And so, dear friends, we have received our undeserved denarius, the crown won for us by our Lord Jesus Christ, the gift of watery life received in the dry wilderness of sin, the salvation that “unto us has come by God’s free grace and favor.” We are not paid according to our transgressions but according to Christ’s righteousness. And for that we can sing now and forevermore:

All blessing, honor, thanks, and praise
To Father, Son, and Spirit,
The God who saved us by His grace;
All glory to His merit.
O triune God in heav’n above,
You have revealed Your saving love;
Your blessed name we hallow.


In the name of the Father and of the + Son and of the Holy Spirit. Amen.

Sunday, February 13, 2011

Sermon: Transfiguration - 2011 and Baptism of Eric Edrington

13 February 2011 at Salem Lutheran Church, Gretna, LA

Text: Matt 17:1-9

In the name of + Jesus. Amen.

In His mission to rescue us “poor miserable sinners” from destruction, death, and the devil, our Lord came into our sinful world with His unspeakable glory hidden under a fleshly veil. He came as a tiny infant. He lived in a simple family. He grew in stature and wisdom. He preached and taught. He called people to repentance and forgave their iniquities. He healed their infirmities, cast out their demons, and raised people from the dead.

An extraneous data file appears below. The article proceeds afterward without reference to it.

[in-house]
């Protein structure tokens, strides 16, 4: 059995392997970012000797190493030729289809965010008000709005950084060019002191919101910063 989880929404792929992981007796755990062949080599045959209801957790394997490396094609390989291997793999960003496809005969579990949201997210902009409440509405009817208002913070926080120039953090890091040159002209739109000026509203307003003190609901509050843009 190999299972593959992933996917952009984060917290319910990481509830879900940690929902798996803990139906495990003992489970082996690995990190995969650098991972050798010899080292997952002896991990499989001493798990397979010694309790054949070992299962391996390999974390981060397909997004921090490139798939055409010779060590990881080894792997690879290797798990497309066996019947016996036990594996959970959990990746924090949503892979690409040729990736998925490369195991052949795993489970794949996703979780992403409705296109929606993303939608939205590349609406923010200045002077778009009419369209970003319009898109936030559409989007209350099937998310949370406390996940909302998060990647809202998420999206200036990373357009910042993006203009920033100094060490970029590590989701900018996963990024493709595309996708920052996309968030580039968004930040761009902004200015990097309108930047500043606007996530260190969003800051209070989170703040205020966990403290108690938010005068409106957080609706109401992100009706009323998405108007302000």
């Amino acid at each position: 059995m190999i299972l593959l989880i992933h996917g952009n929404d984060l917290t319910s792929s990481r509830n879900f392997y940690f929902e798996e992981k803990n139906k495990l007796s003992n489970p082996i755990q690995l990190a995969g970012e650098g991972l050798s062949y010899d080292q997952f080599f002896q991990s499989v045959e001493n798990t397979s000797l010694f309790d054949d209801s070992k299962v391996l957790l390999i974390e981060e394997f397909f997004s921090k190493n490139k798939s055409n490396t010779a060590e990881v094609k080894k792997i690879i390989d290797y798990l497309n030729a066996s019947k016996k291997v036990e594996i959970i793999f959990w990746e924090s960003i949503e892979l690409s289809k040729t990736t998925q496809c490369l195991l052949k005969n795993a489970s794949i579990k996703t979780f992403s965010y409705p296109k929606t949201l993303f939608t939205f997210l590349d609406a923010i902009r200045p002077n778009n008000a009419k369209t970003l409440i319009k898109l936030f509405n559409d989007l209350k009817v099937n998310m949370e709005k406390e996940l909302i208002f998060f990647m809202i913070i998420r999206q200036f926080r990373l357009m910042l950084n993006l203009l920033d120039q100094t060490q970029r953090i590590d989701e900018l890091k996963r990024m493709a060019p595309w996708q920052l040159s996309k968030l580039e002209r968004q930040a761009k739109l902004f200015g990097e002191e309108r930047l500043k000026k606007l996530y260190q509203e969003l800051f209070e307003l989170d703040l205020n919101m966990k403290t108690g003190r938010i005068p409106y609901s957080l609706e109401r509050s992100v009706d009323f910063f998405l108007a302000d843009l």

He called disciples, taught them to pray, proclaimed the Gospel to them, and gave them the Holy Sacrament of His body and blood. He ordained the apostles into the preaching ministry to draw men into the nets of salvation, dying on the cross and rising from the empty tomb.

And yet, Jesus kept the full measure of His glory under wraps, only revealing who He is by little glimpses at a time.

One of those apostles, those fishers of men in the preaching ministry, St. Peter, had the reality of who Jesus is, revealed to him “not by flesh and blood.” Six days before the Lord’s transfiguration on the mountain, Peter confessed with his mouth what was revealed to him in His heart: that Jesus is the Christ, the Son of the living God.

And six days after this earth-shattering confession that the New World was being wrought in the transformative work of the Creator God, in the Redemption of God the Son, and by the power of the Holy Spirit, six days after this eruption of faith by the one whom our Lord would nickname “the rock,” – six days later, the same amount of time that the Lord took to create the heavens and the earth, the Lord Jesus raises the veil some more: for Peter, James and John. Heaven was to come to earth for a longer glimpse. That which was normally veiled was to shine uninhibited like the sun, white as light, transfigured and changed in form, the curtain peeled back to reveal and confirm St. Peter’s confession (which is the Church’s confession) that Jesus is the Christ, the Son of the living God!

This is the confession that Jesus is who He Himself says He is. He is as human as any of us here, and He is divine even as His Father is God. And His mighty power is not wielded in wrath, but graced in love. He has come in dazzling array not to frighten, but to bring peace. And in their confusion and terror, the veil was replaced, they were comforted, and “they saw no-one but Jesus only.”